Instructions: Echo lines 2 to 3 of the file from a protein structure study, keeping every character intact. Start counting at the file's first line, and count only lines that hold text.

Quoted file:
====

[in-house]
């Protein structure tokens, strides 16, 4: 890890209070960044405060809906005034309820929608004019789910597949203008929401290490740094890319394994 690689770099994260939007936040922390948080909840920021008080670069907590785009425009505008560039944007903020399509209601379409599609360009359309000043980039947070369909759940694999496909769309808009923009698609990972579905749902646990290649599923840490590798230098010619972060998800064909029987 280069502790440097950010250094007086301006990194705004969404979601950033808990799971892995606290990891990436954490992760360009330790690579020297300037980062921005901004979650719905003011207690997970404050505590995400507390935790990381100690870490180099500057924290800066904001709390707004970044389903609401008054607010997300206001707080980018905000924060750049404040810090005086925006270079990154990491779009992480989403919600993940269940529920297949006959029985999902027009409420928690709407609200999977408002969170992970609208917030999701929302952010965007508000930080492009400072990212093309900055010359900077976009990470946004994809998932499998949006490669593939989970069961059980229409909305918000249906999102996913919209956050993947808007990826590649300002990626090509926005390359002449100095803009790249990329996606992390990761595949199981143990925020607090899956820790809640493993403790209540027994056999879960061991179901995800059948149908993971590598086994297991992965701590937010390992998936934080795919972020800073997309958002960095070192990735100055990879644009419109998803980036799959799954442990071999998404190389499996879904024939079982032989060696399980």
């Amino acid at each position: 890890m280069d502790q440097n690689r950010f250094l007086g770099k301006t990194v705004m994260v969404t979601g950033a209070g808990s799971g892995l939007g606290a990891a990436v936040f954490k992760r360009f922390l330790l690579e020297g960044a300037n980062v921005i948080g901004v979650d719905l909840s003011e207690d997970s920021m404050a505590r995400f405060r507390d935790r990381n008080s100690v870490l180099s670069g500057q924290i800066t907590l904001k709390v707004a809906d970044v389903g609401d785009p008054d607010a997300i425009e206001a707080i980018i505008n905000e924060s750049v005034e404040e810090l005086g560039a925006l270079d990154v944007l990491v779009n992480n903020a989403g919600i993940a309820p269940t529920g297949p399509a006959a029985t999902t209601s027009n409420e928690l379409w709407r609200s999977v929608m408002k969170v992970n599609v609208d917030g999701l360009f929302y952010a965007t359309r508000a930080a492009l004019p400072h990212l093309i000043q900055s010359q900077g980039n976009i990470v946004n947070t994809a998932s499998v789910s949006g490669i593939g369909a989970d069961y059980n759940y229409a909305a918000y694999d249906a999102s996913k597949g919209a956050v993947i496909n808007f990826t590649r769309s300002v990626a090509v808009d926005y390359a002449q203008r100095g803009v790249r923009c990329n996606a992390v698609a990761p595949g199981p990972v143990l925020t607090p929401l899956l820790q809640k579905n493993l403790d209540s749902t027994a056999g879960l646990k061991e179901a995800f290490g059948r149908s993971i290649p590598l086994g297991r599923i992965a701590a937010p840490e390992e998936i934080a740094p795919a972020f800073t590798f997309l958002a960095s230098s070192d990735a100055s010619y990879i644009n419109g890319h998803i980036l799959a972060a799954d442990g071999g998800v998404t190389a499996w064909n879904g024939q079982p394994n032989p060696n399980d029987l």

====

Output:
């Protein structure tokens, strides 16, 4: 890890209070960044405060809906005034309820929608004019789910597949203008929401290490740094890319394994 690689770099994260939007936040922390948080909840920021008080670069907590785009425009505008560039944007903020399509209601379409599609360009359309000043980039947070369909759940694999496909769309808009923009698609990972579905749902646990290649599923840490590798230098010619972060998800064909029987 280069502790440097950010250094007086301006990194705004969404979601950033808990799971892995606290990891990436954490992760360009330790690579020297300037980062921005901004979650719905003011207690997970404050505590995400507390935790990381100690870490180099500057924290800066904001709390707004970044389903609401008054607010997300206001707080980018905000924060750049404040810090005086925006270079990154990491779009992480989403919600993940269940529920297949006959029985999902027009409420928690709407609200999977408002969170992970609208917030999701929302952010965007508000930080492009400072990212093309900055010359900077976009990470946004994809998932499998949006490669593939989970069961059980229409909305918000249906999102996913919209956050993947808007990826590649300002990626090509926005390359002449100095803009790249990329996606992390990761595949199981143990925020607090899956820790809640493993403790209540027994056999879960061991179901995800059948149908993971590598086994297991992965701590937010390992998936934080795919972020800073997309958002960095070192990735100055990879644009419109998803980036799959799954442990071999998404190389499996879904024939079982032989060696399980």
């Amino acid at each position: 890890m280069d502790q440097n690689r950010f250094l007086g770099k301006t990194v705004m994260v969404t979601g950033a209070g808990s799971g892995l939007g606290a990891a990436v936040f954490k992760r360009f922390l330790l690579e020297g960044a300037n980062v921005i948080g901004v979650d719905l909840s003011e207690d997970s920021m404050a505590r995400f405060r507390d935790r990381n008080s100690v870490l180099s670069g500057q924290i800066t907590l904001k709390v707004a809906d970044v389903g609401d785009p008054d607010a997300i425009e206001a707080i980018i505008n905000e924060s750049v005034e404040e810090l005086g560039a925006l270079d990154v944007l990491v779009n992480n903020a989403g919600i993940a309820p269940t529920g297949p399509a006959a029985t999902t209601s027009n409420e928690l379409w709407r609200s999977v929608m408002k969170v992970n599609v609208d917030g999701l360009f929302y952010a965007t359309r508000a930080a492009l004019p400072h990212l093309i000043q900055s010359q900077g980039n976009i990470v946004n947070t994809a998932s499998v789910s949006g490669i593939g369909a989970d069961y059980n759940y229409a909305a918000y694999d249906a999102s996913k597949g919209a956050v993947i496909n808007f990826t590649r769309s300002v990626a090509v808009d926005y390359a002449q203008r100095g803009v790249r923009c990329n996606a992390v698609a990761p595949g199981p990972v143990l925020t607090p929401l899956l820790q809640k579905n493993l403790d209540s749902t027994a056999g879960l646990k061991e179901a995800f290490g059948r149908s993971i290649p590598l086994g297991r599923i992965a701590a937010p840490e390992e998936i934080a740094p795919a972020f800073t590798f997309l958002a960095s230098s070192d990735a100055s010619y990879i644009n419109g890319h998803i980036l799959a972060a799954d442990g071999g998800v998404t190389a499996w064909n879904g024939q079982p394994n032989p060696n399980d029987l």